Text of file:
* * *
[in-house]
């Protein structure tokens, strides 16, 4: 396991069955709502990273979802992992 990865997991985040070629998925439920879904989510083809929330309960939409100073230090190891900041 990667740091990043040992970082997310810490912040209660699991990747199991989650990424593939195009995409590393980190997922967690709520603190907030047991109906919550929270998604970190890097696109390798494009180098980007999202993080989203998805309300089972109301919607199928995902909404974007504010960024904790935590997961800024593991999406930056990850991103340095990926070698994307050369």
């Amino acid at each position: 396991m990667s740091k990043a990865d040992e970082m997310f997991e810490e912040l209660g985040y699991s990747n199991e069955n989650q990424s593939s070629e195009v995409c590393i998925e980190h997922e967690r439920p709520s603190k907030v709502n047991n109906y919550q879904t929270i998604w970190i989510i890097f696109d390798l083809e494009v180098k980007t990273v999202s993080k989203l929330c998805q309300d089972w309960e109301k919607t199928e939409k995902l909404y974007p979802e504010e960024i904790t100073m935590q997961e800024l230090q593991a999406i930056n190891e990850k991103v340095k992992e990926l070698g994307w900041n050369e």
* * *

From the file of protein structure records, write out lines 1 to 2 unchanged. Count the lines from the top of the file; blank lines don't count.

[in-house]
């Protein structure tokens, strides 16, 4: 396991069955709502990273979802992992 990865997991985040070629998925439920879904989510083809929330309960939409100073230090190891900041 990667740091990043040992970082997310810490912040209660699991990747199991989650990424593939195009995409590393980190997922967690709520603190907030047991109906919550929270998604970190890097696109390798494009180098980007999202993080989203998805309300089972109301919607199928995902909404974007504010960024904790935590997961800024593991999406930056990850991103340095990926070698994307050369």